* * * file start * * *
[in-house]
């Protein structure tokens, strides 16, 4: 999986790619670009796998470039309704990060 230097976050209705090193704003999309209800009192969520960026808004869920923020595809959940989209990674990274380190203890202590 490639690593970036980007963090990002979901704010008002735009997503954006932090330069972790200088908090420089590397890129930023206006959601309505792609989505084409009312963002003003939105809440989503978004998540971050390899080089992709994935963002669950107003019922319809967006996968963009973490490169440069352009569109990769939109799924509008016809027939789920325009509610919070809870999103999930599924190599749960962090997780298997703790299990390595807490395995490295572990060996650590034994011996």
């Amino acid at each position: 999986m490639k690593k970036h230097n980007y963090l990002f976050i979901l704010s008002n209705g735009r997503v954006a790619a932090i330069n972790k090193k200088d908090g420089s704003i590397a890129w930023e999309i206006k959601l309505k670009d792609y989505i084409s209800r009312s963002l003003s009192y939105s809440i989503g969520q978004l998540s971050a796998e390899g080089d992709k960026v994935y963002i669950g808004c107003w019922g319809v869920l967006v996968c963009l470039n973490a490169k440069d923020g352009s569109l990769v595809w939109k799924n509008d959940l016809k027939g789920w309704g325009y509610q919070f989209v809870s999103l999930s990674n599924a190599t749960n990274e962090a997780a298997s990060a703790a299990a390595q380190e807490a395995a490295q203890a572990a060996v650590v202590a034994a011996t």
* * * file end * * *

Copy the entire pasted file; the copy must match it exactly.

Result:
[in-house]
């Protein structure tokens, strides 16, 4: 999986790619670009796998470039309704990060 230097976050209705090193704003999309209800009192969520960026808004869920923020595809959940989209990674990274380190203890202590 490639690593970036980007963090990002979901704010008002735009997503954006932090330069972790200088908090420089590397890129930023206006959601309505792609989505084409009312963002003003939105809440989503978004998540971050390899080089992709994935963002669950107003019922319809967006996968963009973490490169440069352009569109990769939109799924509008016809027939789920325009509610919070809870999103999930599924190599749960962090997780298997703790299990390595807490395995490295572990060996650590034994011996």
């Amino acid at each position: 999986m490639k690593k970036h230097n980007y963090l990002f976050i979901l704010s008002n209705g735009r997503v954006a790619a932090i330069n972790k090193k200088d908090g420089s704003i590397a890129w930023e999309i206006k959601l309505k670009d792609y989505i084409s209800r009312s963002l003003s009192y939105s809440i989503g969520q978004l998540s971050a796998e390899g080089d992709k960026v994935y963002i669950g808004c107003w019922g319809v869920l967006v996968c963009l470039n973490a490169k440069d923020g352009s569109l990769v595809w939109k799924n509008d959940l016809k027939g789920w309704g325009y509610q919070f989209v809870s999103l999930s990674n599924a190599t749960n990274e962090a997780a298997s990060a703790a299990a390595q380190e807490a395995a490295q203890a572990a060996v650590v202590a034994a011996t």